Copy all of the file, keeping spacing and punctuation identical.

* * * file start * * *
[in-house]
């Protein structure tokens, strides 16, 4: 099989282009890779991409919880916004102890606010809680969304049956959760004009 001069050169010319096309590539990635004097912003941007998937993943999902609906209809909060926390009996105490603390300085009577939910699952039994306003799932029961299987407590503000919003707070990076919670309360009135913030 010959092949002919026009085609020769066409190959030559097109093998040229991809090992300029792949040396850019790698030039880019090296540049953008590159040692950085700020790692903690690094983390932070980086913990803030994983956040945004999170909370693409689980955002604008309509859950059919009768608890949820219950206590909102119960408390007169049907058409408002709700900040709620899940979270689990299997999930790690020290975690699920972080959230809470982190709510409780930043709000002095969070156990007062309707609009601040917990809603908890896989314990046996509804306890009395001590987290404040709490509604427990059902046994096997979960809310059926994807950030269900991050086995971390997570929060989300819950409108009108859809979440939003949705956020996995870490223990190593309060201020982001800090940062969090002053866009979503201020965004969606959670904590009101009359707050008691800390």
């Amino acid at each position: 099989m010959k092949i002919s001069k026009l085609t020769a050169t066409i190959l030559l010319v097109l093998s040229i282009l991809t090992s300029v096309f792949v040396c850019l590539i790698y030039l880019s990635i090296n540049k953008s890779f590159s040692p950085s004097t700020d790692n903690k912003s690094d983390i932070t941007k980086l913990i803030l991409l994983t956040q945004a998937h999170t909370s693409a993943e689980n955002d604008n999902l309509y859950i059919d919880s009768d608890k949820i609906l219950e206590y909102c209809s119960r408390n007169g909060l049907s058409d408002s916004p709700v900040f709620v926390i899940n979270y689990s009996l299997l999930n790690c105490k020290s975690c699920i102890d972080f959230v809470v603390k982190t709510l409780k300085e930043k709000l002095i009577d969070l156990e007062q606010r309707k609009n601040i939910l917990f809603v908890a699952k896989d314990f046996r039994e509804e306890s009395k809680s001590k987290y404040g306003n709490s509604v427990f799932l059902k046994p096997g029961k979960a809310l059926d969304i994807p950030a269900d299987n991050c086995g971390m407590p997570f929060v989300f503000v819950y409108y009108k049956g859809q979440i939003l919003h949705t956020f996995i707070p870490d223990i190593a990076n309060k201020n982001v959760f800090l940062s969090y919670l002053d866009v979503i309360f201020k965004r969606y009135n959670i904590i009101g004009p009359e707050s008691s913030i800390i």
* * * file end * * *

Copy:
[in-house]
């Protein structure tokens, strides 16, 4: 099989282009890779991409919880916004102890606010809680969304049956959760004009 001069050169010319096309590539990635004097912003941007998937993943999902609906209809909060926390009996105490603390300085009577939910699952039994306003799932029961299987407590503000919003707070990076919670309360009135913030 010959092949002919026009085609020769066409190959030559097109093998040229991809090992300029792949040396850019790698030039880019090296540049953008590159040692950085700020790692903690690094983390932070980086913990803030994983956040945004999170909370693409689980955002604008309509859950059919009768608890949820219950206590909102119960408390007169049907058409408002709700900040709620899940979270689990299997999930790690020290975690699920972080959230809470982190709510409780930043709000002095969070156990007062309707609009601040917990809603908890896989314990046996509804306890009395001590987290404040709490509604427990059902046994096997979960809310059926994807950030269900991050086995971390997570929060989300819950409108009108859809979440939003949705956020996995870490223990190593309060201020982001800090940062969090002053866009979503201020965004969606959670904590009101009359707050008691800390």
């Amino acid at each position: 099989m010959k092949i002919s001069k026009l085609t020769a050169t066409i190959l030559l010319v097109l093998s040229i282009l991809t090992s300029v096309f792949v040396c850019l590539i790698y030039l880019s990635i090296n540049k953008s890779f590159s040692p950085s004097t700020d790692n903690k912003s690094d983390i932070t941007k980086l913990i803030l991409l994983t956040q945004a998937h999170t909370s693409a993943e689980n955002d604008n999902l309509y859950i059919d919880s009768d608890k949820i609906l219950e206590y909102c209809s119960r408390n007169g909060l049907s058409d408002s916004p709700v900040f709620v926390i899940n979270y689990s009996l299997l999930n790690c105490k020290s975690c699920i102890d972080f959230v809470v603390k982190t709510l409780k300085e930043k709000l002095i009577d969070l156990e007062q606010r309707k609009n601040i939910l917990f809603v908890a699952k896989d314990f046996r039994e509804e306890s009395k809680s001590k987290y404040g306003n709490s509604v427990f799932l059902k046994p096997g029961k979960a809310l059926d969304i994807p950030a269900d299987n991050c086995g971390m407590p997570f929060v989300f503000v819950y409108y009108k049956g859809q979440i939003l919003h949705t956020f996995i707070p870490d223990i190593a990076n309060k201020n982001v959760f800090l940062s969090y919670l002053d866009v979503i309360f201020k965004r969606y009135n959670i904590i009101g004009p009359e707050s008691s913030i800390i």